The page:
Magazine article Science News

Comfort Food Calms, with Weighty Effect

Magazine article Science News

Comfort Food Calms, with Weighty Effect

Article excerpt

The sweet and fatty foods that people often turn to in times of stress might in fact relieve anxiety. That's the good news in an innovative biological theory of people's responses to stress. The bad news is that for those with chronic stress, extra servings of comfort food come with potentially dangerous baggage--extra fat around the abdomen.

Chronic stress, such as financial worries, is less well understood than are intermittent bouts of acute stress. For example, scientists know that when a cat is suddenly attacked by a dog or a person prepares to give a speech, the adrenal gland pumps up production of stress hormones, including those known as glucocorticoids. When present at high-enough concentrations, glucocorticoids provide feedback to the stress-response system, eventually shutting it down.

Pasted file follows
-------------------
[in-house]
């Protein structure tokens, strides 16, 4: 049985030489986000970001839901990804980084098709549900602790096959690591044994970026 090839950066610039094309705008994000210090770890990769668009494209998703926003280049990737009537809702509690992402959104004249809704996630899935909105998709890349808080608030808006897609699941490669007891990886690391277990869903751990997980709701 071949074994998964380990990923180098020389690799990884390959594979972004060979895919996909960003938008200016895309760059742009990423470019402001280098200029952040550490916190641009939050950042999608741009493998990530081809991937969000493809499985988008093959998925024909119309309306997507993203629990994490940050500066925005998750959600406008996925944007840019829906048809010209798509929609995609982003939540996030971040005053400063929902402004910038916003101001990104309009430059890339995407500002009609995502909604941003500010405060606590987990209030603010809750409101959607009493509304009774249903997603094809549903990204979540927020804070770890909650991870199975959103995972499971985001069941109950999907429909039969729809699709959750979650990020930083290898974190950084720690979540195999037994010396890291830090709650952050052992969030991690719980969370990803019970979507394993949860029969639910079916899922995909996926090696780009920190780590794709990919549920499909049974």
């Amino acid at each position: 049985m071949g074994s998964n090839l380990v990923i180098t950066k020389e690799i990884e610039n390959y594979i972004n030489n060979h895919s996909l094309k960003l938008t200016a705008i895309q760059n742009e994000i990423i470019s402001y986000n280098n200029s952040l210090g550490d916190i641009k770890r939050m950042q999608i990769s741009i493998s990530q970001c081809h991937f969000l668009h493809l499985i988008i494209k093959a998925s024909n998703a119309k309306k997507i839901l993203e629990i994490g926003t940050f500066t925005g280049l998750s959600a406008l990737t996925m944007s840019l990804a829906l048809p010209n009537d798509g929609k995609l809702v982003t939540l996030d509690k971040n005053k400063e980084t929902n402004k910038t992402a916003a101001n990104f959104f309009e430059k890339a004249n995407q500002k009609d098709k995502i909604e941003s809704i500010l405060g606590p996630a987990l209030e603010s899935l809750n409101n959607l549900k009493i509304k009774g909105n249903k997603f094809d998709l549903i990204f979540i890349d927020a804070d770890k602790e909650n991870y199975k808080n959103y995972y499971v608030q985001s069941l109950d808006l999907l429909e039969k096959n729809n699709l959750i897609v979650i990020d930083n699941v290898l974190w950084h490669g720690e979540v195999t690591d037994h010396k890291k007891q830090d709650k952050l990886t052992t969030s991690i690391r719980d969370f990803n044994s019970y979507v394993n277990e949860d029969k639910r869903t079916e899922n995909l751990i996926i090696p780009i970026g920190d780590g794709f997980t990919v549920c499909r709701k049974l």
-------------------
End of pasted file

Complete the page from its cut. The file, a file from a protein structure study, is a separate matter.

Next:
However, it's unclear how the stress response is controlled in animals that are anxious for days at a time. In an upcoming Proceedings of the National Academy of Sciences, physiologist Mary F. Dallman of the University of California, San Francisco and her colleagues aim to close that knowledge gap.

Drawing on their rat studies and experiments done by others, the scientists propose that glucocorticoids work differently in the long term than they do in the short term. When chronically present in the brain and body, the hormones maintain the stress response instead of shutting it down. At the same time, they drive animals to seek out pleasurable foods and direct the added calories to accumulate as abdominal fat.

However, there is a brake on the process, at least in animal experiments. That extra fat eventually checks the glucocorticoids' alarmist effects and tells the brain to take it easy again.

Results from several experiments with rats support this view, the scientists say. In one of them, Dallman and her colleagues simulated chronic stress by increasing the brain concentration of a rodent version of the glucocorticoid called cortisol. …

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